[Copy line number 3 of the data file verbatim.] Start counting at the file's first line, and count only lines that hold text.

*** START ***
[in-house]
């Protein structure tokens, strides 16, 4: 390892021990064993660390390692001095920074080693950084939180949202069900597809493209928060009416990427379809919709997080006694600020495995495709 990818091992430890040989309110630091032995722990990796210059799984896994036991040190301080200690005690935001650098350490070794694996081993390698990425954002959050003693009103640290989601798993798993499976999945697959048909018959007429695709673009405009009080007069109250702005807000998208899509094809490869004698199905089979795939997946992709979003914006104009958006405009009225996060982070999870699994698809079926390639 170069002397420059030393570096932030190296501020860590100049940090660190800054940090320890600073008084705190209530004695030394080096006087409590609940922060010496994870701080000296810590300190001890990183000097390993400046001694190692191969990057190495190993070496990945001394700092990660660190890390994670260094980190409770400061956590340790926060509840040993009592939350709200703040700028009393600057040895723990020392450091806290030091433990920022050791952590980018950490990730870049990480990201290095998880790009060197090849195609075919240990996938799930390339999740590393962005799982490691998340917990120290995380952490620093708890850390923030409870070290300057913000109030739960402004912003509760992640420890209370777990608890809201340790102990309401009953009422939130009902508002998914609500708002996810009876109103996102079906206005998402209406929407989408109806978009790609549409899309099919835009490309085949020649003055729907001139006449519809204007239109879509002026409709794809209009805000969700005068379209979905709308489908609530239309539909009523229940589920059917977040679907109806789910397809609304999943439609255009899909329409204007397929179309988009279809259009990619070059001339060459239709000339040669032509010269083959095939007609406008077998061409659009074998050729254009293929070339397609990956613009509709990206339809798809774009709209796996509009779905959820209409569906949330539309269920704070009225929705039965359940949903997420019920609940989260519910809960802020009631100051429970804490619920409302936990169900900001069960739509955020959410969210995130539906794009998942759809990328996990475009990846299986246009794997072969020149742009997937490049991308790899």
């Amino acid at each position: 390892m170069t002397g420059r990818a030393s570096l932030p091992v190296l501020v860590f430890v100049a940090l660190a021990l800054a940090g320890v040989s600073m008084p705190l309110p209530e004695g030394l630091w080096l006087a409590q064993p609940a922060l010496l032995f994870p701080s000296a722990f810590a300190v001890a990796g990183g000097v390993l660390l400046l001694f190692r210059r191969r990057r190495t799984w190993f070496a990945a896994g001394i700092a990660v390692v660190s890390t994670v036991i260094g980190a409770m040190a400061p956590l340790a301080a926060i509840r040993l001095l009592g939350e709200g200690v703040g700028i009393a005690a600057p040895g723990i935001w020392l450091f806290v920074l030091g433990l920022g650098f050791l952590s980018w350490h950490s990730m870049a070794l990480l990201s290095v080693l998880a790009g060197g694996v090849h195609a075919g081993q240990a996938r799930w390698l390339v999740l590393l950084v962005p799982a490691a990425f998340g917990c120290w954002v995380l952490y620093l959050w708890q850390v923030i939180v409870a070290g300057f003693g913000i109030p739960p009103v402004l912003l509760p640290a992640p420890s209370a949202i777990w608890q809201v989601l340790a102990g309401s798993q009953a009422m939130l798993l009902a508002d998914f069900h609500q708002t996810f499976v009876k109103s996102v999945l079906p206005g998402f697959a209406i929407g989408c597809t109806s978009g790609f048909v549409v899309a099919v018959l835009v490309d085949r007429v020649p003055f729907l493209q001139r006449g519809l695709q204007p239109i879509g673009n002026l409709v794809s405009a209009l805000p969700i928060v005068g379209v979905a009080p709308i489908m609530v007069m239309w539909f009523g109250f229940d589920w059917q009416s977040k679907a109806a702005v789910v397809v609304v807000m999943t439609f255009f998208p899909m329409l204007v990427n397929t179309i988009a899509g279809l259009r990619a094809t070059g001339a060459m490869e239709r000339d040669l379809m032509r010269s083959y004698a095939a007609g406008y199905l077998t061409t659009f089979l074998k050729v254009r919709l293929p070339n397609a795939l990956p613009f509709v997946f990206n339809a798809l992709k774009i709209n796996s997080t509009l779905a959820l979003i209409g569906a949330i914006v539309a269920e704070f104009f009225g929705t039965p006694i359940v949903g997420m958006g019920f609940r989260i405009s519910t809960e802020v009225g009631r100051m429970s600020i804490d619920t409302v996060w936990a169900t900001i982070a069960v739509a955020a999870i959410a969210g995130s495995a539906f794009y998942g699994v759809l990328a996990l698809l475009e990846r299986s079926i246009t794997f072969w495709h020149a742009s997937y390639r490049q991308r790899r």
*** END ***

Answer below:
């Amino acid at each position: 390892m170069t002397g420059r990818a030393s570096l932030p091992v190296l501020v860590f430890v100049a940090l660190a021990l800054a940090g320890v040989s600073m008084p705190l309110p209530e004695g030394l630091w080096l006087a409590q064993p609940a922060l010496l032995f994870p701080s000296a722990f810590a300190v001890a990796g990183g000097v390993l660390l400046l001694f190692r210059r191969r990057r190495t799984w190993f070496a990945a896994g001394i700092a990660v390692v660190s890390t994670v036991i260094g980190a409770m040190a400061p956590l340790a301080a926060i509840r040993l001095l009592g939350e709200g200690v703040g700028i009393a005690a600057p040895g723990i935001w020392l450091f806290v920074l030091g433990l920022g650098f050791l952590s980018w350490h950490s990730m870049a070794l990480l990201s290095v080693l998880a790009g060197g694996v090849h195609a075919g081993q240990a996938r799930w390698l390339v999740l590393l950084v962005p799982a490691a990425f998340g917990c120290w954002v995380l952490y620093l959050w708890q850390v923030i939180v409870a070290g300057f003693g913000i109030p739960p009103v402004l912003l509760p640290a992640p420890s209370a949202i777990w608890q809201v989601l340790a102990g309401s798993q009953a009422m939130l798993l009902a508002d998914f069900h609500q708002t996810f499976v009876k109103s996102v999945l079906p206005g998402f697959a209406i929407g989408c597809t109806s978009g790609f048909v549409v899309a099919v018959l835009v490309d085949r007429v020649p003055f729907l493209q001139r006449g519809l695709q204007p239109i879509g673009n002026l409709v794809s405009a209009l805000p969700i928060v005068g379209v979905a009080p709308i489908m609530v007069m239309w539909f009523g109250f229940d589920w059917q009416s977040k679907a109806a702005v789910v397809v609304v807000m999943t439609f255009f998208p899909m329409l204007v990427n397929t179309i988009a899509g279809l259009r990619a094809t070059g001339a060459m490869e239709r000339d040669l379809m032509r010269s083959y004698a095939a007609g406008y199905l077998t061409t659009f089979l074998k050729v254009r919709l293929p070339n397609a795939l990956p613009f509709v997946f990206n339809a798809l992709k774009i709209n796996s997080t509009l779905a959820l979003i209409g569906a949330i914006v539309a269920e704070f104009f009225g929705t039965p006694i359940v949903g997420m958006g019920f609940r989260i405009s519910t809960e802020v009225g009631r100051m429970s600020i804490d619920t409302v996060w936990a169900t900001i982070a069960v739509a955020a999870i959410a969210g995130s495995a539906f794009y998942g699994v759809l990328a996990l698809l475009e990846r299986s079926i246009t794997f072969w495709h020149a742009s997937y390639r490049q991308r790899r």